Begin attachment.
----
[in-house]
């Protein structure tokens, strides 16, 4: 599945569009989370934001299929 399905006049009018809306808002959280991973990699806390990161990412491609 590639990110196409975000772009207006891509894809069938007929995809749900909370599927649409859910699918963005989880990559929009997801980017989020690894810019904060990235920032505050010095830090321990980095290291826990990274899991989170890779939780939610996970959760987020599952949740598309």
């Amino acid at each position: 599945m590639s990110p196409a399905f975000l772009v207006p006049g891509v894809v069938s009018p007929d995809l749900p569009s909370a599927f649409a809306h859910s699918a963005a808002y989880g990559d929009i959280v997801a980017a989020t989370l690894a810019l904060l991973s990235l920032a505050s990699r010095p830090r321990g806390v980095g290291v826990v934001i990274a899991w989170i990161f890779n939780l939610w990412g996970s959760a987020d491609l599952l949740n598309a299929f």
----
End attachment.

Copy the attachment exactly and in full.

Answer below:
[in-house]
């Protein structure tokens, strides 16, 4: 599945569009989370934001299929 399905006049009018809306808002959280991973990699806390990161990412491609 590639990110196409975000772009207006891509894809069938007929995809749900909370599927649409859910699918963005989880990559929009997801980017989020690894810019904060990235920032505050010095830090321990980095290291826990990274899991989170890779939780939610996970959760987020599952949740598309």
């Amino acid at each position: 599945m590639s990110p196409a399905f975000l772009v207006p006049g891509v894809v069938s009018p007929d995809l749900p569009s909370a599927f649409a809306h859910s699918a963005a808002y989880g990559d929009i959280v997801a980017a989020t989370l690894a810019l904060l991973s990235l920032a505050s990699r010095p830090r321990g806390v980095g290291v826990v934001i990274a899991w989170i990161f890779n939780l939610w990412g996970s959760a987020d491609l599952l949740n598309a299929f």